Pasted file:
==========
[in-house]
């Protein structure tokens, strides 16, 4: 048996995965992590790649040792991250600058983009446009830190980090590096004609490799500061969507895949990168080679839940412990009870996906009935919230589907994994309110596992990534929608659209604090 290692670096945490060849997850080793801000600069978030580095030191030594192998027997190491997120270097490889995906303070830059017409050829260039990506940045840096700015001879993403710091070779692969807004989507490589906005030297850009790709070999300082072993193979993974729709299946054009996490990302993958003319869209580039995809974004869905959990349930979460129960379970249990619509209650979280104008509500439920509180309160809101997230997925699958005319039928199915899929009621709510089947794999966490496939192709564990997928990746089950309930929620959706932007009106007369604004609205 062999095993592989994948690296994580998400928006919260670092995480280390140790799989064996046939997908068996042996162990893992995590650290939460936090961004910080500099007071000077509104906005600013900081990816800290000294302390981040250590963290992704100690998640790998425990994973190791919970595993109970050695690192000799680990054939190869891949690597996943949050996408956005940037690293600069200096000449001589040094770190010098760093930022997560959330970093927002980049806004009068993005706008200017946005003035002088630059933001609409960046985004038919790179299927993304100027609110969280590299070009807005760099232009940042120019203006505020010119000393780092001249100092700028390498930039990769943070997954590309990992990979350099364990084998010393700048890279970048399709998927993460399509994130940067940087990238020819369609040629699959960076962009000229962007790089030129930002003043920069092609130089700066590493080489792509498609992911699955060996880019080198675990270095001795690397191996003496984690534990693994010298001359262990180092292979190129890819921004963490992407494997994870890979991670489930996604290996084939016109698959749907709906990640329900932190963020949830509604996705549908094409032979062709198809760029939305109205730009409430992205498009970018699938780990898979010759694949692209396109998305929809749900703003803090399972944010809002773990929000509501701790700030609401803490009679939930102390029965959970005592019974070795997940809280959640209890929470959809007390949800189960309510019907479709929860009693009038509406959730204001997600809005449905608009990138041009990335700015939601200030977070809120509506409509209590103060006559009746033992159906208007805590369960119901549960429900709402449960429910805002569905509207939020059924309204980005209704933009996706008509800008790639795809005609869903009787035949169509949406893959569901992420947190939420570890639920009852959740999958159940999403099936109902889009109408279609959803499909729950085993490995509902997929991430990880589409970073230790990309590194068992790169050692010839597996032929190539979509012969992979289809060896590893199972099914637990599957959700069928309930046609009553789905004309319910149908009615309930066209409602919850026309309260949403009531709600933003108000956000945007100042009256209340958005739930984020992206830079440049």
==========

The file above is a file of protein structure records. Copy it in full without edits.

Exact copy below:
[in-house]
């Protein structure tokens, strides 16, 4: 048996995965992590790649040792991250600058983009446009830190980090590096004609490799500061969507895949990168080679839940412990009870996906009935919230589907994994309110596992990534929608659209604090 290692670096945490060849997850080793801000600069978030580095030191030594192998027997190491997120270097490889995906303070830059017409050829260039990506940045840096700015001879993403710091070779692969807004989507490589906005030297850009790709070999300082072993193979993974729709299946054009996490990302993958003319869209580039995809974004869905959990349930979460129960379970249990619509209650979280104008509500439920509180309160809101997230997925699958005319039928199915899929009621709510089947794999966490496939192709564990997928990746089950309930929620959706932007009106007369604004609205 062999095993592989994948690296994580998400928006919260670092995480280390140790799989064996046939997908068996042996162990893992995590650290939460936090961004910080500099007071000077509104906005600013900081990816800290000294302390981040250590963290992704100690998640790998425990994973190791919970595993109970050695690192000799680990054939190869891949690597996943949050996408956005940037690293600069200096000449001589040094770190010098760093930022997560959330970093927002980049806004009068993005706008200017946005003035002088630059933001609409960046985004038919790179299927993304100027609110969280590299070009807005760099232009940042120019203006505020010119000393780092001249100092700028390498930039990769943070997954590309990992990979350099364990084998010393700048890279970048399709998927993460399509994130940067940087990238020819369609040629699959960076962009000229962007790089030129930002003043920069092609130089700066590493080489792509498609992911699955060996880019080198675990270095001795690397191996003496984690534990693994010298001359262990180092292979190129890819921004963490992407494997994870890979991670489930996604290996084939016109698959749907709906990640329900932190963020949830509604996705549908094409032979062709198809760029939305109205730009409430992205498009970018699938780990898979010759694949692209396109998305929809749900703003803090399972944010809002773990929000509501701790700030609401803490009679939930102390029965959970005592019974070795997940809280959640209890929470959809007390949800189960309510019907479709929860009693009038509406959730204001997600809005449905608009990138041009990335700015939601200030977070809120509506409509209590103060006559009746033992159906208007805590369960119901549960429900709402449960429910805002569905509207939020059924309204980005209704933009996706008509800008790639795809005609869903009787035949169509949406893959569901992420947190939420570890639920009852959740999958159940999403099936109902889009109408279609959803499909729950085993490995509902997929991430990880589409970073230790990309590194068992790169050692010839597996032929190539979509012969992979289809060896590893199972099914637990599957959700069928309930046609009553789905004309319910149908009615309930066209409602919850026309309260949403009531709600933003108000956000945007100042009256209340958005739930984020992206830079440049």